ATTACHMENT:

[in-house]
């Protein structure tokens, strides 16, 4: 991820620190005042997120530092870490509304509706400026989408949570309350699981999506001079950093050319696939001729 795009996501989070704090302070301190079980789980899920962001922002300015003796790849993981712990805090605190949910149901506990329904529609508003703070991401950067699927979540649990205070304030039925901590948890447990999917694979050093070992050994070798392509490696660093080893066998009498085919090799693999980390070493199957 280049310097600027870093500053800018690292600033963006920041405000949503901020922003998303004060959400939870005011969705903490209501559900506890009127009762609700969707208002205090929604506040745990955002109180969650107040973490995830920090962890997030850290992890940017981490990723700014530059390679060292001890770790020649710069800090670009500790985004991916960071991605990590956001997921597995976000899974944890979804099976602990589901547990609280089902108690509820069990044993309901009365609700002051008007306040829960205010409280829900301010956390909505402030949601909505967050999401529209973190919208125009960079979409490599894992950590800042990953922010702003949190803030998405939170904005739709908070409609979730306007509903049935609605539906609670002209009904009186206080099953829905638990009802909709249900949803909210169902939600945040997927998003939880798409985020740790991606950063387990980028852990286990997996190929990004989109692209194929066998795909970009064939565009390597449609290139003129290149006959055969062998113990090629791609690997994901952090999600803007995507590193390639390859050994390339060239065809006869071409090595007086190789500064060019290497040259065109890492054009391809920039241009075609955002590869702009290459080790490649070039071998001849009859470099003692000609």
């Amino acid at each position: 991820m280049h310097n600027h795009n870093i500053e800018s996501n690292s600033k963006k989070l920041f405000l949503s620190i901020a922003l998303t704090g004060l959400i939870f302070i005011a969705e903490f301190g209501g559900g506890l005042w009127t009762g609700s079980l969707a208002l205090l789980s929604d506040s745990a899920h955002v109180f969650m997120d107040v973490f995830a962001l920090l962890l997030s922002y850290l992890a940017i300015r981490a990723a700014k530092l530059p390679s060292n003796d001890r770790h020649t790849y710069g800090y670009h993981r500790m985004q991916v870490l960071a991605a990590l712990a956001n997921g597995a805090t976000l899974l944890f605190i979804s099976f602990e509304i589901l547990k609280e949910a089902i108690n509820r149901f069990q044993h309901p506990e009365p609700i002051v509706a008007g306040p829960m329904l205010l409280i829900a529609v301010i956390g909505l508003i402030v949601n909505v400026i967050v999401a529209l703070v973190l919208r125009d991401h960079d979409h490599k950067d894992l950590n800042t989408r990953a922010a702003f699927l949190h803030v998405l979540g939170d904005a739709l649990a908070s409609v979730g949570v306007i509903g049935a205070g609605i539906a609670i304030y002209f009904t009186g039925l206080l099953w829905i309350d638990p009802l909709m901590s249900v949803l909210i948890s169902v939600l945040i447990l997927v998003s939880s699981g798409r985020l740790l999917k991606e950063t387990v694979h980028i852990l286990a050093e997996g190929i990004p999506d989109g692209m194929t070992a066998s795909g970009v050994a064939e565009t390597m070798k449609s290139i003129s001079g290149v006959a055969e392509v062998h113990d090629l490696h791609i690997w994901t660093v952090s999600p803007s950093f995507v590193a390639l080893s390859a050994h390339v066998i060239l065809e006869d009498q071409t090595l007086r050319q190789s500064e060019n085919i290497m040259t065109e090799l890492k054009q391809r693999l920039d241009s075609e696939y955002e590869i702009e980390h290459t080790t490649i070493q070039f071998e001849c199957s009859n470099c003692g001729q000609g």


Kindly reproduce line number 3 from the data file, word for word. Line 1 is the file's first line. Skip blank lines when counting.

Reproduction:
């Amino acid at each position: 991820m280049h310097n600027h795009n870093i500053e800018s996501n690292s600033k963006k989070l920041f405000l949503s620190i901020a922003l998303t704090g004060l959400i939870f302070i005011a969705e903490f301190g209501g559900g506890l005042w009127t009762g609700s079980l969707a208002l205090l789980s929604d506040s745990a899920h955002v109180f969650m997120d107040v973490f995830a962001l920090l962890l997030s922002y850290l992890a940017i300015r981490a990723a700014k530092l530059p390679s060292n003796d001890r770790h020649t790849y710069g800090y670009h993981r500790m985004q991916v870490l960071a991605a990590l712990a956001n997921g597995a805090t976000l899974l944890f605190i979804s099976f602990e509304i589901l547990k609280e949910a089902i108690n509820r149901f069990q044993h309901p506990e009365p609700i002051v509706a008007g306040p829960m329904l205010l409280i829900a529609v301010i956390g909505l508003i402030v949601n909505v400026i967050v999401a529209l703070v973190l919208r125009d991401h960079d979409h490599k950067d894992l950590n800042t989408r990953a922010a702003f699927l949190h803030v998405l979540g939170d904005a739709l649990a908070s409609v979730g949570v306007i509903g049935a205070g609605i539906a609670i304030y002209f009904t009186g039925l206080l099953w829905i309350d638990p009802l909709m901590s249900v949803l909210i948890s169902v939600l945040i447990l997927v998003s939880s699981g798409r985020l740790l999917k991606e950063t387990v694979h980028i852990l286990a050093e997996g190929i990004p999506d989109g692209m194929t070992a066998s795909g970009v050994a064939e565009t390597m070798k449609s290139i003129s001079g290149v006959a055969e392509v062998h113990d090629l490696h791609i690997w994901t660093v952090s999600p803007s950093f995507v590193a390639l080893s390859a050994h390339v066998i060239l065809e006869d009498q071409t090595l007086r050319q190789s500064e060019n085919i290497m040259t065109e090799l890492k054009q391809r693999l920039d241009s075609e696939y955002e590869i702009e980390h290459t080790t490649i070493q070039f071998e001849c199957s009859n470099c003692g001729q000609g």